This weekend’s vertical tasting of Sean Thackrey’s Pleiades XI-XVIII offered a thrilling departure from the familiar variables more traditional vertical tasting sessions showcase; particularly the satisfying intellectual discovery stemming from sensory embodiment of vintage variation against a backdrop of consistent terroir. Then again, Marin County based Thackrey is the antithetic picture of California wine producers, coming at it with an unconventional twist intertwined in his deep appreciation of art and wine making history. While Pleiades is an entry level bottling in the Thackrey portfolio, in some ways it defines his eccentricity since each release pays little hommage to the rules of consistency in vintage, varietal, and blending ratios. With Thackrey expressing his personal biases in each wine’s construction, on this pastoral, summer-like, highly anticipated, and energy charged evening at my home, good friend and The Passionate Foodie Rich Auffrey presented eight different releases for nine of us to explore.
Thackrey produces and sells 4000 cases of his wines each year without traditional marketing. He has Robert Parker to thank for that, heralding his Orion Syrahs in Wine Advocate pages since the late eighties when I started buying and drinking them young and with gusto. These were big, gargantuan wines that have been made from St. Helena’s Rossi Vineyard fruit since the early nineties, and from a different vineyard in Yountville during the late eighties. My younger, developing palate craved these exotic and flavor-full wines back then, and I snubbed my nose at the Pleiades for sitting low in the portfolio and not producing as racy or dramatic mouthful on release. Also, Parker called these “bistro wines” in many vintages with sub-90 point scores and limited age-worthiness. Our vertical inspection of these eight releases makes me wish I behaved differently in that regard.
I had three major takeaways from the tasting:
- We did not taste the wines blind, instead from oldest to youngest, but if we had we could have unanimously picked the two rich and firm oldest wines to be the newest releases. Parker underestimated the age-worthiness on some of these wines.
- The wines did show inconsistent age-worthiness and liveliness
- Often compelling, sometimes muted, aromatic and flavor components vary wildly from release to release
My favorite three wines included the two oldest that were released approximately nine and eight years ago, Pleiades XI and XII, and then Pleiades XVI.
- Pleaides XI: Darkest in color of all eight wines, combined a strong gamy, zoo like nose character that was reminiscent of fresh bush kill, with black cherry, herbal aromatics. The wine had amazingly good acidity with a lasting finish of firm tannins. This wine has at least 6-8 more years of life and offers a dazzling tasting experience.
- Pleiades XII: A magical wine with cedar wood and tobacco leaf aromas that mix with tar like secondary flavors. It has a fantastically silk like mouth feel, finishes with an appropriate streak of sweet fruit flavors and offers a touch of herbal quality in the finishing sensation. Honestly, the wine reminded me of an old Chateauneuf du Pape from the late eighties. This ran a close tie for the most compelling wine of the night along with the XI.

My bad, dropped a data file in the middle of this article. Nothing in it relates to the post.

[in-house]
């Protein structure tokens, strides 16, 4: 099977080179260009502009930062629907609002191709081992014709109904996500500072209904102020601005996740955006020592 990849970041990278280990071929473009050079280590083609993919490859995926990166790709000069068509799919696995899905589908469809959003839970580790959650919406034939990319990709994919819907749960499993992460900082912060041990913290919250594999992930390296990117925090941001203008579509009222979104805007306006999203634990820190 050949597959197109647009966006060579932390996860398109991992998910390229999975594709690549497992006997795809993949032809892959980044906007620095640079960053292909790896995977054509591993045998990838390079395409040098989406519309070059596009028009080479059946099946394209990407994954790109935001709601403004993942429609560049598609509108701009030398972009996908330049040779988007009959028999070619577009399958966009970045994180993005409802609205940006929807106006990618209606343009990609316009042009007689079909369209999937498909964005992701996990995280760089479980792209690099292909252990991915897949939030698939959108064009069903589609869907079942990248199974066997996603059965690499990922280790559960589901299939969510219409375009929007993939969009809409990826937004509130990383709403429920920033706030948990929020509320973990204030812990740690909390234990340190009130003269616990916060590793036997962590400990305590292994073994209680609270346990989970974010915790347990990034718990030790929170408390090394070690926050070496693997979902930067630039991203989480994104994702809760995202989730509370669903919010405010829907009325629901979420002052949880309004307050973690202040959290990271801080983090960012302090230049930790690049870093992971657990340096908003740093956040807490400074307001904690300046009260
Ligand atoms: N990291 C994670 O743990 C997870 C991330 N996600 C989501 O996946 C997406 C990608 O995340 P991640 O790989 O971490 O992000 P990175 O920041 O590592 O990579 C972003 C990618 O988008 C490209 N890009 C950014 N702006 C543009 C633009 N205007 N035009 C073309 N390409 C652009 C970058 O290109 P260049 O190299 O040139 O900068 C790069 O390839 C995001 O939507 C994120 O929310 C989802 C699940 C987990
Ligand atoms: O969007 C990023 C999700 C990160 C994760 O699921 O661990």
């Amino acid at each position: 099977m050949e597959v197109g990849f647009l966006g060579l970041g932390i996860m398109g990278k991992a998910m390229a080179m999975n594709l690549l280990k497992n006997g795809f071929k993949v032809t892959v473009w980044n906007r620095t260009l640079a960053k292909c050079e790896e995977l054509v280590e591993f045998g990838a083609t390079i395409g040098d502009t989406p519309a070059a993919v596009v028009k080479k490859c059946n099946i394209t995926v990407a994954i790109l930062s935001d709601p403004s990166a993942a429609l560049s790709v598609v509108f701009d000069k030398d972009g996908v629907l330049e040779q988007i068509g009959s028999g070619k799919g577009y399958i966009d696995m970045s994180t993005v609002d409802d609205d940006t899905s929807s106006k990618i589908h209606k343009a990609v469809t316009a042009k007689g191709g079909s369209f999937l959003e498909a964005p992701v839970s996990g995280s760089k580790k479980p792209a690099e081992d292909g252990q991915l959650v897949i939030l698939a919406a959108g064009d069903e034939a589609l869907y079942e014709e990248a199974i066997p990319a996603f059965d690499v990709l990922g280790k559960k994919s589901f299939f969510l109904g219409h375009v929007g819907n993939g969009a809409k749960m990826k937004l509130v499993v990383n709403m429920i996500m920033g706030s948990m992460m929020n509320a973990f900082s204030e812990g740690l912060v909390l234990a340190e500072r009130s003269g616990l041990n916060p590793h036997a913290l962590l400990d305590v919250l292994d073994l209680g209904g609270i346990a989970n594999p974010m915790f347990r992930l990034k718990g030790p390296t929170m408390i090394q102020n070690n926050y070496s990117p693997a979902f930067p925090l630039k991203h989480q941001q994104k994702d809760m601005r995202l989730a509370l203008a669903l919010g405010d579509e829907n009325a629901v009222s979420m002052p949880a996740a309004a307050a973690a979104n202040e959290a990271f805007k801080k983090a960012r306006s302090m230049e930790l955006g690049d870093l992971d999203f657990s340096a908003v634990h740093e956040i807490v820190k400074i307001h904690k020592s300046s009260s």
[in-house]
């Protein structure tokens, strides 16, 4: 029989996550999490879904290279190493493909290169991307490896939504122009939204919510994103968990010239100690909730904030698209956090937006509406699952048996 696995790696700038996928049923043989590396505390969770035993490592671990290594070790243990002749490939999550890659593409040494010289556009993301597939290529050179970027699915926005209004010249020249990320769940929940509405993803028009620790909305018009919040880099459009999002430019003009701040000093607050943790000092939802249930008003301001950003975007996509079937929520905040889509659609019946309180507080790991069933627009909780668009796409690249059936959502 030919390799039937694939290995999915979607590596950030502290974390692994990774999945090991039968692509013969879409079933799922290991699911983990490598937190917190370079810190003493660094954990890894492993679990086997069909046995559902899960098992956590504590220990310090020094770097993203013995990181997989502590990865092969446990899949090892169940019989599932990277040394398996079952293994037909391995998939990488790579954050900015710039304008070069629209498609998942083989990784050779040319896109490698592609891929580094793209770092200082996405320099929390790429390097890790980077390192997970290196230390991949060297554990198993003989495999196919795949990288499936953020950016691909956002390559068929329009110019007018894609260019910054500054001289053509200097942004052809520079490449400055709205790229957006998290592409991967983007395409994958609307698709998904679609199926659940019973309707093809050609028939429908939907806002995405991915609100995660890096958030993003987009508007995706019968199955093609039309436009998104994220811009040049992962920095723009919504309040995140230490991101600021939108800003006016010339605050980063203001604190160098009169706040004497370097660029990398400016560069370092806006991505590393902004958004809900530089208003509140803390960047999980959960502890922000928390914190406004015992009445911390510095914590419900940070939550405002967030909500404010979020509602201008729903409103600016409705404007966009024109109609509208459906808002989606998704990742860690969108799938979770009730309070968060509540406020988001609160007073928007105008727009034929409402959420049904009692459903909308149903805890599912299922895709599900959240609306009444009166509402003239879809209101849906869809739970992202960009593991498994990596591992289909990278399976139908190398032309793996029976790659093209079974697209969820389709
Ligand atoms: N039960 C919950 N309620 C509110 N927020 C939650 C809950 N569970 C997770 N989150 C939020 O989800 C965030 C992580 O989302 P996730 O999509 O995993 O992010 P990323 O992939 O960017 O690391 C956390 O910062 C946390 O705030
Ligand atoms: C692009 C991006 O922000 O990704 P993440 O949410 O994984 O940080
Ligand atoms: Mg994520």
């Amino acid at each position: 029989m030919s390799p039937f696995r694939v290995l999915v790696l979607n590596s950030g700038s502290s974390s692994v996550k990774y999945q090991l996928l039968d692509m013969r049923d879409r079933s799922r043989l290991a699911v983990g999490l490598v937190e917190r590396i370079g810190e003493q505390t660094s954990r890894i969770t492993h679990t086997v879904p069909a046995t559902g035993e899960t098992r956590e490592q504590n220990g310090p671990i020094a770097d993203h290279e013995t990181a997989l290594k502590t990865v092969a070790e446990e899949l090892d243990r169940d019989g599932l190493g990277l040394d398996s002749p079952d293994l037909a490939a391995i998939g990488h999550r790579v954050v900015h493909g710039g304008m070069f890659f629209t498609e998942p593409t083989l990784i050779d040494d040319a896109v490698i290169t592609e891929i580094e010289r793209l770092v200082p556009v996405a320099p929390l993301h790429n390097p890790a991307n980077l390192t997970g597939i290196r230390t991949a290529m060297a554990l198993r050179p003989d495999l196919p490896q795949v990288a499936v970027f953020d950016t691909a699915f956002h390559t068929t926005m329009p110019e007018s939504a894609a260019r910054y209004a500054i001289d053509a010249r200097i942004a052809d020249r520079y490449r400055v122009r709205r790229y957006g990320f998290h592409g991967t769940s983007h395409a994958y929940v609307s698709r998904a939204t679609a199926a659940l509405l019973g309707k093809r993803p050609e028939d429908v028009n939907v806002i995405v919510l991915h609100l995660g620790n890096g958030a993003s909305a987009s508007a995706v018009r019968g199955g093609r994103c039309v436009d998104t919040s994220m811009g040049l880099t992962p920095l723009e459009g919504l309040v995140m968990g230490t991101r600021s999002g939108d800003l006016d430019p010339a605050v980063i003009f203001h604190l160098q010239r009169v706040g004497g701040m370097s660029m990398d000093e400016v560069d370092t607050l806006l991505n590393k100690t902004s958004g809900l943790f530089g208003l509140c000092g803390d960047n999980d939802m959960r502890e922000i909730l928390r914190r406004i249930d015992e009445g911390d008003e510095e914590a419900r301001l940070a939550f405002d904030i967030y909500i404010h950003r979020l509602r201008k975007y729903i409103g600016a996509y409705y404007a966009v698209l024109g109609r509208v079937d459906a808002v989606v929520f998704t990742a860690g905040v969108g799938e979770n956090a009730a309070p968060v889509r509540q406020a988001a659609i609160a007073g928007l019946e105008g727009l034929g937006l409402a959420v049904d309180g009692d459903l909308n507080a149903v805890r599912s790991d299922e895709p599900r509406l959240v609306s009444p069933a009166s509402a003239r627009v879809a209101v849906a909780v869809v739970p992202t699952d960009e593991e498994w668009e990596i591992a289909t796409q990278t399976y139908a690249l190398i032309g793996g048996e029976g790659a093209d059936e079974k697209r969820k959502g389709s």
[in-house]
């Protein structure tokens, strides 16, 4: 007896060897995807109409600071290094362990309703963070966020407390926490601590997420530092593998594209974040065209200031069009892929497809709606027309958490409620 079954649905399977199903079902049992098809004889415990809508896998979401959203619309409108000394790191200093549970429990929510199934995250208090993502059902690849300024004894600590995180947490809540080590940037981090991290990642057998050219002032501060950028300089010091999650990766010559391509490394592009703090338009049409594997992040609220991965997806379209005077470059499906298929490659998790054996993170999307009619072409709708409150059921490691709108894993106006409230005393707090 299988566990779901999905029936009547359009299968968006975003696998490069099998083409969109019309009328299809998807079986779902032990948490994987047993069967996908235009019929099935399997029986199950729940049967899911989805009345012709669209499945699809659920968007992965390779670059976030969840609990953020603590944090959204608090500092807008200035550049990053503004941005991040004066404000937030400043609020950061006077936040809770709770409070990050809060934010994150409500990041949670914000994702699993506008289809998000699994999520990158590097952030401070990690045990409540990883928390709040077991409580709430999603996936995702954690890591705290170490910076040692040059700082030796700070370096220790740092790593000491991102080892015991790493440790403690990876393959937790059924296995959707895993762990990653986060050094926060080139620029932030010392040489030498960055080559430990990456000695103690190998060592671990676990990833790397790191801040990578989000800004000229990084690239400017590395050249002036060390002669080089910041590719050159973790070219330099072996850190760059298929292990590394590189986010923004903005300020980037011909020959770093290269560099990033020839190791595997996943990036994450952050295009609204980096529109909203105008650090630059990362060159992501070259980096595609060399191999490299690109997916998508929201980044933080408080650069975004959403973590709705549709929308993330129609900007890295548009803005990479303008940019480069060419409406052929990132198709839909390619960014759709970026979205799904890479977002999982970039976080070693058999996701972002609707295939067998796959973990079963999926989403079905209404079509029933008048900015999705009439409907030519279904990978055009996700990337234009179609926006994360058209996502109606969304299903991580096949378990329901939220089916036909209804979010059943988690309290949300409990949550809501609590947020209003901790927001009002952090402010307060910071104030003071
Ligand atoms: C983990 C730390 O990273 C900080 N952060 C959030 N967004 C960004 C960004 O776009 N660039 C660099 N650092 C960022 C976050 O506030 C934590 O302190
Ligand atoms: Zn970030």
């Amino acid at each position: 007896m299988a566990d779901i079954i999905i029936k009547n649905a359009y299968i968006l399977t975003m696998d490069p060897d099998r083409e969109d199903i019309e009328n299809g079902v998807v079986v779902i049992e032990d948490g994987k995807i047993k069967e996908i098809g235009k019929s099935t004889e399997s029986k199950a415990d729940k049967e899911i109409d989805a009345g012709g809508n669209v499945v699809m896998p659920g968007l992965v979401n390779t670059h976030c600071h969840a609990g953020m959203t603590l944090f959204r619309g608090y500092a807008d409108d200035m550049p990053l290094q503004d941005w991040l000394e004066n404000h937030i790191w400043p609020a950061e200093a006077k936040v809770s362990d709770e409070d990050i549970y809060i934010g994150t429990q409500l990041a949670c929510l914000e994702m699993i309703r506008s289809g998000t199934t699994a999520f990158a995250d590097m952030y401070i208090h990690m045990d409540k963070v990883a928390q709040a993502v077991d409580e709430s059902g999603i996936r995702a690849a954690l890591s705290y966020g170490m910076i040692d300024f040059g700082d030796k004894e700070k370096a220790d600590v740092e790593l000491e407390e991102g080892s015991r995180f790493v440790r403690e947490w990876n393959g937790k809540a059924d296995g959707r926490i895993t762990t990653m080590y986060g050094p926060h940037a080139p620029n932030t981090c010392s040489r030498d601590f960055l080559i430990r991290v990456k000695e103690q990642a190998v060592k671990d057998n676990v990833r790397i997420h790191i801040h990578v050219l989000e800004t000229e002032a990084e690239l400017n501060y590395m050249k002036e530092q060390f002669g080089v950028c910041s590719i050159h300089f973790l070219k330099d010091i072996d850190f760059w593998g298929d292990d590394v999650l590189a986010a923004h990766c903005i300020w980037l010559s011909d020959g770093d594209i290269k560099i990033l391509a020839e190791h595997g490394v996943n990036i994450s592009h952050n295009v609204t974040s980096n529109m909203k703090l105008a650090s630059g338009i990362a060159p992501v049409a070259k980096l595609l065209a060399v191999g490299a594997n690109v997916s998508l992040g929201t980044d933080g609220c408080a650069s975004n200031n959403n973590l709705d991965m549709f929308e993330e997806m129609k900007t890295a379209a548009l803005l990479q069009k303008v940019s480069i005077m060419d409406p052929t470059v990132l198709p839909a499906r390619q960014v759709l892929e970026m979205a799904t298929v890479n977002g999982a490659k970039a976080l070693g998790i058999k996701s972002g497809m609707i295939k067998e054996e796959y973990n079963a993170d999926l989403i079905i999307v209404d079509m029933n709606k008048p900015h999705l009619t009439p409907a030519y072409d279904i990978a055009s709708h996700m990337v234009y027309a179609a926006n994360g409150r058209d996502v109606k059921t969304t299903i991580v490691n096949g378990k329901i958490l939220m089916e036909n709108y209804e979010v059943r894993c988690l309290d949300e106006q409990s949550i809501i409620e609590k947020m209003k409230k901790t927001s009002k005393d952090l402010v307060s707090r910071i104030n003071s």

- Pleaides XV: The wine was totally mirky, unable to look through the top of the tasting sized pour to where stem meets bowl. The wine was wildly alive with stiff acidity that suggested many years left in the bottle, a hint of wild animal smell, and a candied sweetness to the finish that was perfectly fitted to the wine.
The XIII was lightly colored and you really had to coax the flavors out of the glass. It, along with the youngest, XVIII and the XVI was missing fruit in the mid palate and disappointed in the finish. Still, the wines showed arrays of coffee, mocha, burnt wood, mint, honey, bacon, and cola and were expressive in their own ways, but did not have a lot of life left to them. The XVII finished in the last position of the top four wines showing an extremely dark color of great clarity, a cherry chocolate nose, mint, and a really long finish. The XIV was the least interesting wine, actually flawed to the point that we were uncertain if it was a bad bottle, giving off nail polish aromas alongside sweet floral notes with extremely stiff acidity that offered little compliment to the wine.
I was literally exhausted after a diligent tasting of two flights of four of these wines. The excitement from the lack of predictability approaching each glass combined with the intensity of focus required to capture the array of flavors and aromatics broadcast by each one. None of us were surprised by this considering that the wide range of varietals that appear to be included in some releases but not others, including Syrah, Petite Sirah, Zinfandel, Sangiovese, Carignan, Barbera, Nebbiolo, Mourvedre, Merlot, Grenache, and a few more including Viognier and other white wines combined with vintage blending to provide free and clean palates for Thackrey to be consistently creative with.
These wines are really special and worth exploring. You can buy the XVIII in the low twenty dollar range now. It is not a bad strategy to buy enough to drink freely when young and to stash a few bottles of Pleiades away from every release so you can also discover, on a comparative basis, how an artist creates wine without the restrictions of varietal and vintage boundaries from release to release.